A total of 467,000 people signed up to take part in the online vote, which started on Thursday. They ranked five professional politicians and two civil society candidates on a scale from “very good” to “inadequate”.
Taubira, who had entered the contest as the favourite, emerged as the only candidate with a “better than good” ranking.
Next came the Green party’s Yannick Jadot, hard-left firebrand Jean-Luc Melenchon, Euro MP Pierre Larrouturou, followed by Socialist Anne Hidalgo who is the mayor of Paris.
The exercise, initiated by political activists including environmentalists, feminists and anti-racism groups, was to foster the emergence of a candidate capable of rallying all the other hopefuls and their voters behind them, giving the left a fighting change to unseat President Emmanuel Macron in the April election.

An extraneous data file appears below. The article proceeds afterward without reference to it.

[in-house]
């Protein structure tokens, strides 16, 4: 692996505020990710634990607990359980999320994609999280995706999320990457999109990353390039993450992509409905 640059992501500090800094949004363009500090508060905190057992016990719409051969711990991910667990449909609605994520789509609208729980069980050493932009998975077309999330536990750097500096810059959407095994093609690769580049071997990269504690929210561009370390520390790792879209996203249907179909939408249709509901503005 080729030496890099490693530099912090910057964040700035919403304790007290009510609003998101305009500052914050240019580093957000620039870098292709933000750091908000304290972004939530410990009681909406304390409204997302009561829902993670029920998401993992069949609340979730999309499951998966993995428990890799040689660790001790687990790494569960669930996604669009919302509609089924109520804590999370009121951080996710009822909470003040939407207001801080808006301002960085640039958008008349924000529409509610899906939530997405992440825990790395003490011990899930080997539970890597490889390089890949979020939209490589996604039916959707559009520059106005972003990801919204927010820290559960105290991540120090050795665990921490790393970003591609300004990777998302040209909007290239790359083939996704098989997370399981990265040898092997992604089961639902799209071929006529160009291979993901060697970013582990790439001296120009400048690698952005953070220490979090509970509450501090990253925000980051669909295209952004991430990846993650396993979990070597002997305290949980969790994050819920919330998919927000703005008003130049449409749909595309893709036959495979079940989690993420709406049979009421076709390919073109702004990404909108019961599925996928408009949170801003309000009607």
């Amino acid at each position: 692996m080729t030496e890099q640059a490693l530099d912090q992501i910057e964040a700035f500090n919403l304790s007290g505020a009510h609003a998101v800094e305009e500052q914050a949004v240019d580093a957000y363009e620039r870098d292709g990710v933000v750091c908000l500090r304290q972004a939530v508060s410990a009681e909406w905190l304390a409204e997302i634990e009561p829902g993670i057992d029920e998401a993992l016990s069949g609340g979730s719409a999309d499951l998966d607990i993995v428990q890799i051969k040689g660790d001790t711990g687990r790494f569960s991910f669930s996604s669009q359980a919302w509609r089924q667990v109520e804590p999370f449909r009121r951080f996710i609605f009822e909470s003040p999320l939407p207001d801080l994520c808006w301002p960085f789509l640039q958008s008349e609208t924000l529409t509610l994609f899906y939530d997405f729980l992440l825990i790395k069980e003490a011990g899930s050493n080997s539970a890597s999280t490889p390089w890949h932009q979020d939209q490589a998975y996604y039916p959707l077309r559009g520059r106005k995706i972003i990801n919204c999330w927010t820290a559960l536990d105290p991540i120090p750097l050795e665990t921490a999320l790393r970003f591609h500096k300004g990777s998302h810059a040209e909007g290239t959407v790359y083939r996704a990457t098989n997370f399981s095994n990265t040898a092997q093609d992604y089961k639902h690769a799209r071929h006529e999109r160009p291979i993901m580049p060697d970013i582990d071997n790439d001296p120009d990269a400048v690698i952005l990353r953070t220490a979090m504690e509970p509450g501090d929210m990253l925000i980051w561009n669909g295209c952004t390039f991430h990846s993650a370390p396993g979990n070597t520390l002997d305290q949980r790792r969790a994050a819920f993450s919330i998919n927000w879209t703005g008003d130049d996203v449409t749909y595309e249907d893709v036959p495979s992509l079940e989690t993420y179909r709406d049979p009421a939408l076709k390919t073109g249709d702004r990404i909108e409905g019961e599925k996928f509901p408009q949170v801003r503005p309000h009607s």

But the primary has been dogged by serious drawbacks.
The biggest was the upfront refusal by leading candidates Melenchon, Jadot and Hidalgo to pay any attention to its result.
“As far as I’m concerned, the popular primary is a non-starter and has been for a while,” Jadot said Saturday, while Melenchon has called the initiative “obscure” and “a farce”.
Taubira, however, said from the start she would accept the primary’s verdict which analysts said could now prompt her to declare a formal bid for the presidency.
“We want a united left, we want a strong left and we have a great road in front of us,” Taubira told activists after the result Sunday, adding she would now call on the other candidates to “create unity”.
Polls currently predict that all left-wing candidates will be eliminated in the first round of presidential voting in April.
Macron, who has yet to declare his candidacy for re-election, is the favourite to win according to surveys, with the far-right’s Marine Le Pen the likely runner-up.
But pollsters warn that the political landscape remains volatile, with the vote’s outcome very difficult to call.